Great waves and winding roads: Iconic Japanese prints showcased in a series of exhibitions in Bristol

Masters of Japanese prints: Hokusai and Hiroshige landscapes

22 September 2018 – 6 January 2019

Bristol Museum & Art Gallery

 

A series of three exhibitions will showcase Bristol’s collection of Japanese woodblock prints over the next year.

 

Bristol Museum & Art Gallery has a collection of some 500 ‘floating world pictures’ (ukiyo-e) which celebrate the pleasures of life in Japan. The collection ranks in the top five regionally in the UK and it is particularly strong in 18th-century works.

 

The first exhibition, Masters of Japanese prints: Hokusai and Hiroshige landscapes will explore the radical developments in landscape prints made by two of Japan’s best-loved artists.

 

From the 1830s to the 1850s, Katsushika Hokusai (1760-1849) and Utagawa Hiroshige (1797-1858) developed a dynamic new genre of landscape prints that became hugely popular with their customers in Japan and later with western artists and collectors.

 

The exhibition will look at how Hokusai exploited a growing interest in Japanese landscape through his ground-breaking series Thirty-Six Views of Mount Fuji and how he experimented with newly available Prussian Blue dye to develop a striking new colour palette. The selection will include his iconic design The Great Wave off Kanagawa.

 

Encouraged by Hokusai’s success, Hiroshige developed his own landscape series including The Fifty-Three Stations of the Tokaido Road which portrayed views along the route between the cities of Kyoto and Edo (today’s Tokyo). Engaging scenes from this and other series will be included in the display.

 

The exhibition will highlight the ways in which both artists use innovative perspectives, changes in light and weather as well as human figures to involve viewers in the scenes. The exhibitions are sponsored by InsideJapan Tours.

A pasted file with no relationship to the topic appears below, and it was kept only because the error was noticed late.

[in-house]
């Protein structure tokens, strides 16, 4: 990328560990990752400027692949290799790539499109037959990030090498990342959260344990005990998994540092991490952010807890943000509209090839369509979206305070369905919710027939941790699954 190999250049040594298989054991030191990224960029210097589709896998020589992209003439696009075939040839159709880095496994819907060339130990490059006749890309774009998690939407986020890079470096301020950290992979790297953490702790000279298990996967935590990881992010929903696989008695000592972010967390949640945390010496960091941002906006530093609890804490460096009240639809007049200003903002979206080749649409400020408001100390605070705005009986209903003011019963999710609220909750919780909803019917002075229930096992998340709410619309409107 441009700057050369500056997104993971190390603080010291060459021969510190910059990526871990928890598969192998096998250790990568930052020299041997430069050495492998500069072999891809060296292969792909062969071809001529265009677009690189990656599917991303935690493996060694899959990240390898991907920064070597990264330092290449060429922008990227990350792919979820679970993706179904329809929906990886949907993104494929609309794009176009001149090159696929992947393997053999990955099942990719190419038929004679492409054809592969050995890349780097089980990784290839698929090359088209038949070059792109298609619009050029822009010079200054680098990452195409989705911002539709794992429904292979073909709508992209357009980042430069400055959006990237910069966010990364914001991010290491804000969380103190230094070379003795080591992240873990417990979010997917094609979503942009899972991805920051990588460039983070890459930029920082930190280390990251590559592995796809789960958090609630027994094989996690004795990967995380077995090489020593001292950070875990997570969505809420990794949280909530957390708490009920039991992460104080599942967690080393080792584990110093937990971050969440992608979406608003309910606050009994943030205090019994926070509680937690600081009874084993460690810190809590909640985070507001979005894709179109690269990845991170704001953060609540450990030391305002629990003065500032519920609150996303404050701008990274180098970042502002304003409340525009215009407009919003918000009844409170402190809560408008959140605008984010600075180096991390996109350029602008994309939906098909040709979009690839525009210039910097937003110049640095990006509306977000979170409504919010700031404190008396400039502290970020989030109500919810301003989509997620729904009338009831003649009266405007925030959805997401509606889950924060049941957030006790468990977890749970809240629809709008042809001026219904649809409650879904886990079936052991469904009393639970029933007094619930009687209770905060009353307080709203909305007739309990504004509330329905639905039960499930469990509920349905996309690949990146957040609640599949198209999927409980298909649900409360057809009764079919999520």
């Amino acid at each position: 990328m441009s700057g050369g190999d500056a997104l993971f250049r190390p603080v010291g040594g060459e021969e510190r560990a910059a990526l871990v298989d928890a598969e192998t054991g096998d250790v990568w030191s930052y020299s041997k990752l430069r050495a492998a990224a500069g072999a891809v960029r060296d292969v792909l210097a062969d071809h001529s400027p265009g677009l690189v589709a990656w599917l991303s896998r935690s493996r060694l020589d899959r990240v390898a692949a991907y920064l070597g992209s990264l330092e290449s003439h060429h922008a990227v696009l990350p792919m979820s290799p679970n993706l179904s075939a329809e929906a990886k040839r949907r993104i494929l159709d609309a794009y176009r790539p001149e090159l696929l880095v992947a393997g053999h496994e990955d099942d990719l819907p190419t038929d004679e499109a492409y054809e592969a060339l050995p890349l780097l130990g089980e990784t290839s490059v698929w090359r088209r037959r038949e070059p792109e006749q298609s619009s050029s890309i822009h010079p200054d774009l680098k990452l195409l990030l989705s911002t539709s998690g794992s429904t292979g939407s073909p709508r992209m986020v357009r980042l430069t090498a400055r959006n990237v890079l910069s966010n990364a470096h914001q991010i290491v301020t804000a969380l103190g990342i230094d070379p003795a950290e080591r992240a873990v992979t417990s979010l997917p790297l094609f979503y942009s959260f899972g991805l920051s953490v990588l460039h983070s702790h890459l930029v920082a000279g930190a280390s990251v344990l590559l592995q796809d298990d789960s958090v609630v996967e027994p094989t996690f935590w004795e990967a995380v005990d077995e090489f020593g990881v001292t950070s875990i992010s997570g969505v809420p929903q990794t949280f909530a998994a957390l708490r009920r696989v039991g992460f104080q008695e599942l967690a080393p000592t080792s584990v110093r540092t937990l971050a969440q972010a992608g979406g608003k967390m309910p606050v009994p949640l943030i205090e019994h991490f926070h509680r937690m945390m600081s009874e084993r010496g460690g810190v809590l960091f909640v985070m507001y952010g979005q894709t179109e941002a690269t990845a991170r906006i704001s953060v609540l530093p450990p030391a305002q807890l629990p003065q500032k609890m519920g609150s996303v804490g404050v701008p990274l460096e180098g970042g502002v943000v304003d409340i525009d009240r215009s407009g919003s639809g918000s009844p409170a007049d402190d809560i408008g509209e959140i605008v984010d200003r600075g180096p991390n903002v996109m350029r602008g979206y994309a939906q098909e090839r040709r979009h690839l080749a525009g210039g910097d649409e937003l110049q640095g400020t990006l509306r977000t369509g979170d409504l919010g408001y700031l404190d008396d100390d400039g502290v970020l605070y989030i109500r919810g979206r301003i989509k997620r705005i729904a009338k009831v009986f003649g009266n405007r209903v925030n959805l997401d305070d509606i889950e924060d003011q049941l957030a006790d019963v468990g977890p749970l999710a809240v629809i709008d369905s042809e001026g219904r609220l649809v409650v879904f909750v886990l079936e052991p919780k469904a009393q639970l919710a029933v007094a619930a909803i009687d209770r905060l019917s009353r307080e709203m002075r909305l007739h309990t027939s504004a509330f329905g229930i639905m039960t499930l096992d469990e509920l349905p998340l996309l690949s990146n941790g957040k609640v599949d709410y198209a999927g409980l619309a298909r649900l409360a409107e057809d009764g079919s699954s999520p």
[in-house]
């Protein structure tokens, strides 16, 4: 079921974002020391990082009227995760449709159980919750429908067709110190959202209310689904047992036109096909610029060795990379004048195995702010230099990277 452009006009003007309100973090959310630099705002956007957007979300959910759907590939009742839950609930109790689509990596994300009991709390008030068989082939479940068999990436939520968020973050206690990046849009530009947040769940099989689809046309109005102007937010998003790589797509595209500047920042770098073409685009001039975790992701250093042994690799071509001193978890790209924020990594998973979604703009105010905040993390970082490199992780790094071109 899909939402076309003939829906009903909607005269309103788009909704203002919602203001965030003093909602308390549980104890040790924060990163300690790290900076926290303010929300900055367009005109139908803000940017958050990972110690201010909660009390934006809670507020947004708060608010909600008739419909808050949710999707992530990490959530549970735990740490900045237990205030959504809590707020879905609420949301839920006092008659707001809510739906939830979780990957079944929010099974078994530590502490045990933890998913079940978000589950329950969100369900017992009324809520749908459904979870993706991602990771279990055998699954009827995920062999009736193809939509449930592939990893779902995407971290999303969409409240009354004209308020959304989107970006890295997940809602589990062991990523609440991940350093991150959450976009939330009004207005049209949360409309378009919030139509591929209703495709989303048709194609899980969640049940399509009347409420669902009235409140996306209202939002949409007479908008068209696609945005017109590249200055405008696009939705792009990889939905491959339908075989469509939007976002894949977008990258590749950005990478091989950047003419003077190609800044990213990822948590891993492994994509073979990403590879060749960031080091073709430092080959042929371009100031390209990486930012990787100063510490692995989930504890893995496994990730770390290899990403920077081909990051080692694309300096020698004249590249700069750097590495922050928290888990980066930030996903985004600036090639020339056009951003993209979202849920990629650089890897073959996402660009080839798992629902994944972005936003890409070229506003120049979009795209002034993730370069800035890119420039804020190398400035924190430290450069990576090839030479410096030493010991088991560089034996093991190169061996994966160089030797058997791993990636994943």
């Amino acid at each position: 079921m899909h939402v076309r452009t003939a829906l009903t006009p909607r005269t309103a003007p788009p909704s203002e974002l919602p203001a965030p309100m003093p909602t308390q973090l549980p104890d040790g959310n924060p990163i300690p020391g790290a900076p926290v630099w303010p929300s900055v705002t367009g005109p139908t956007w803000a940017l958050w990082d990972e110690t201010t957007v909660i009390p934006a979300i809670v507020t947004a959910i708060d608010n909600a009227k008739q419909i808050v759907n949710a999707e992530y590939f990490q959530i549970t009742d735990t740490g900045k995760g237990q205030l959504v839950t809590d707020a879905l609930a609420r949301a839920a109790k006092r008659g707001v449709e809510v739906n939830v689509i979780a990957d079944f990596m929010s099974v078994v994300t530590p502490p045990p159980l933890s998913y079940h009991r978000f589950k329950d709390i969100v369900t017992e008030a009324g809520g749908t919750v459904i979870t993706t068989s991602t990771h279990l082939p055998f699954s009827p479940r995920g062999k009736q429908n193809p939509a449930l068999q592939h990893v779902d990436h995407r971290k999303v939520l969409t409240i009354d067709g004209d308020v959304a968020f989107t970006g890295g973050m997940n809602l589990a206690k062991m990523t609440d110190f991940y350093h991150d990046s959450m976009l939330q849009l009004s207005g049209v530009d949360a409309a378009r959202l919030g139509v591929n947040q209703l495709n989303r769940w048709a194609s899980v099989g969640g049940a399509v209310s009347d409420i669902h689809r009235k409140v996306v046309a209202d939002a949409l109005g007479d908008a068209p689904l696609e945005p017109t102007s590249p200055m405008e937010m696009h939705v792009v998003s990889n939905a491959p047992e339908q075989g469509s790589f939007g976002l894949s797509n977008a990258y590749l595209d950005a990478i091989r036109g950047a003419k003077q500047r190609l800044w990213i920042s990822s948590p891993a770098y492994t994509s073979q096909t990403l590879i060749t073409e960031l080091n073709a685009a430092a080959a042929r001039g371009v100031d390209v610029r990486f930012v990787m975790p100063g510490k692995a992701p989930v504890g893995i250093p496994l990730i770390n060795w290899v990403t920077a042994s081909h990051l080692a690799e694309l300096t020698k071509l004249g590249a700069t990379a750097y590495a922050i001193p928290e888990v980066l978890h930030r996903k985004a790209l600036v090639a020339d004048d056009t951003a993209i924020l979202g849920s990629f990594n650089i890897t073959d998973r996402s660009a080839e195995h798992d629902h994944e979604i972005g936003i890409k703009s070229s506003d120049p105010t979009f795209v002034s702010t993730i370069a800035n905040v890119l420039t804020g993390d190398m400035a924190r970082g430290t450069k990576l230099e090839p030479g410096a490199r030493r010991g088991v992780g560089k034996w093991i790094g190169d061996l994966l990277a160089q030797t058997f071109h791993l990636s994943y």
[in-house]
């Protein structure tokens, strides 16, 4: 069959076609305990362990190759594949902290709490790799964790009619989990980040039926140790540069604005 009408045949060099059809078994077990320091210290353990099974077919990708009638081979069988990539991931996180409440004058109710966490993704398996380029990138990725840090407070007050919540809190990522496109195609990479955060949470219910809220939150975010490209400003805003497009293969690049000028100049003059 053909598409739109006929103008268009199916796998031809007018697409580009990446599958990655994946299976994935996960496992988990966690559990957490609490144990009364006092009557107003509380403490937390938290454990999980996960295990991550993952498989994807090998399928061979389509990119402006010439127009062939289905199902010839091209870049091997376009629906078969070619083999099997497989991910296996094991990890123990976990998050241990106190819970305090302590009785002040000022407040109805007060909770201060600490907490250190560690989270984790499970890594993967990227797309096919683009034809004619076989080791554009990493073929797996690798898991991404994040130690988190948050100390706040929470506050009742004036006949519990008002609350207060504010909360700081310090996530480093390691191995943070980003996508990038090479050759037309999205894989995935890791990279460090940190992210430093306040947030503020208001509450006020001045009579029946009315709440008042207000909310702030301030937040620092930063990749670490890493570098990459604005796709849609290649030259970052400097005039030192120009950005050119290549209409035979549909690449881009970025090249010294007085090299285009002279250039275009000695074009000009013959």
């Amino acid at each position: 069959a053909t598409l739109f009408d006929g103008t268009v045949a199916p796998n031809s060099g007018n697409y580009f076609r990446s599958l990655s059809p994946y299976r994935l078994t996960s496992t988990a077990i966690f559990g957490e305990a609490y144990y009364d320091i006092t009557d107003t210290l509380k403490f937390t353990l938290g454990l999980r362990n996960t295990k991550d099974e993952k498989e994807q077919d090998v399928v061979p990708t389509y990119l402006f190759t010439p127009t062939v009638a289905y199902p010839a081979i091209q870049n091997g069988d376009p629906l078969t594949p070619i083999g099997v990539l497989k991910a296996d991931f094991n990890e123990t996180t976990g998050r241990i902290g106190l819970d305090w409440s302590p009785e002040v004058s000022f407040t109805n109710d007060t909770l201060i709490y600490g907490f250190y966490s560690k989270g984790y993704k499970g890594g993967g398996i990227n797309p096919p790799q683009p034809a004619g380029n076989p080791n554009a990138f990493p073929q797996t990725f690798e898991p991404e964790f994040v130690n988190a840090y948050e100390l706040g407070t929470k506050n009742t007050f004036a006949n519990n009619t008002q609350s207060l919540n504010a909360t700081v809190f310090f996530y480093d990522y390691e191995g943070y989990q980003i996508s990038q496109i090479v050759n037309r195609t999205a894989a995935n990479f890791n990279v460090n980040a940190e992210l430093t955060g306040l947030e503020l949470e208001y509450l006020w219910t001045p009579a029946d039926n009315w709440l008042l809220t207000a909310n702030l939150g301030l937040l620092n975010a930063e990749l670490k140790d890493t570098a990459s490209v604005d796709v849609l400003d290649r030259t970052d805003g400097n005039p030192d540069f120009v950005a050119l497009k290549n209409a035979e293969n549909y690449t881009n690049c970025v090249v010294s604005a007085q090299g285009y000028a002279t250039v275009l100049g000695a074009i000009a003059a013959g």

Kate Newnham, senior curator of Visual Art, said:

People around the world have enjoyed Japanese landscape prints by Hokusai and Hiroshige since they were first designed nearly 180 years ago. Western artists such as Monet and Van Gogh were deeply influenced by their radical designs. Although Japanese prints are widely reproduced today, from greetings cards to graffiti murals, there is nothing like seeing the originals close-up to appreciate their striking compositions and the vibrancy of their colours. I would like to thank our exhibition sponsor, InsideJapan Tours, the Friends of Bristol Art Gallery and individual donors for their enthusiastic and generous support for this project.”

 

Included in the display will be a set of prints showing the process of colour printing one of Hiroshige’s prints Shono – Sudden Rain from The Fifty-Three Stations of the Tokaido, newly commissioned from a traditional woodblock print workshop in Tokyo with funding from the Friends of Bristol Art Gallery.

 

The exhibitions have been made possible thanks to a successful fundraising campaign that raised almost £21,000 towards the conservation and display of the works. Generous contributions from individual donors and the Friends of Bristol Art Gallery have enabled the prints to be remounted and stored to prevent the light sensitive inks from fading.

 

James Mundy, PR and Marketing Manager at InsideJapan Tours, said:

As a Bristol-based independent Japan travel specialist, we are delighted to be supporting our local museum’s latest exhibition. It has long been our ambition to share our passion for this incredible country; its landscapes, its people and its culture – both old and new. The Japanese take an immense pride in their unique traditional arts; many of which are still readily practised across the country. We hope that the wonderful works of the ukiyo-e masters, Hokusai and Hiroshige will inspire more people to travel to Japan and experience the ‘floating world’ for themselves.”

 

More information can be found at bristolmuseums.org.uk.

 

 

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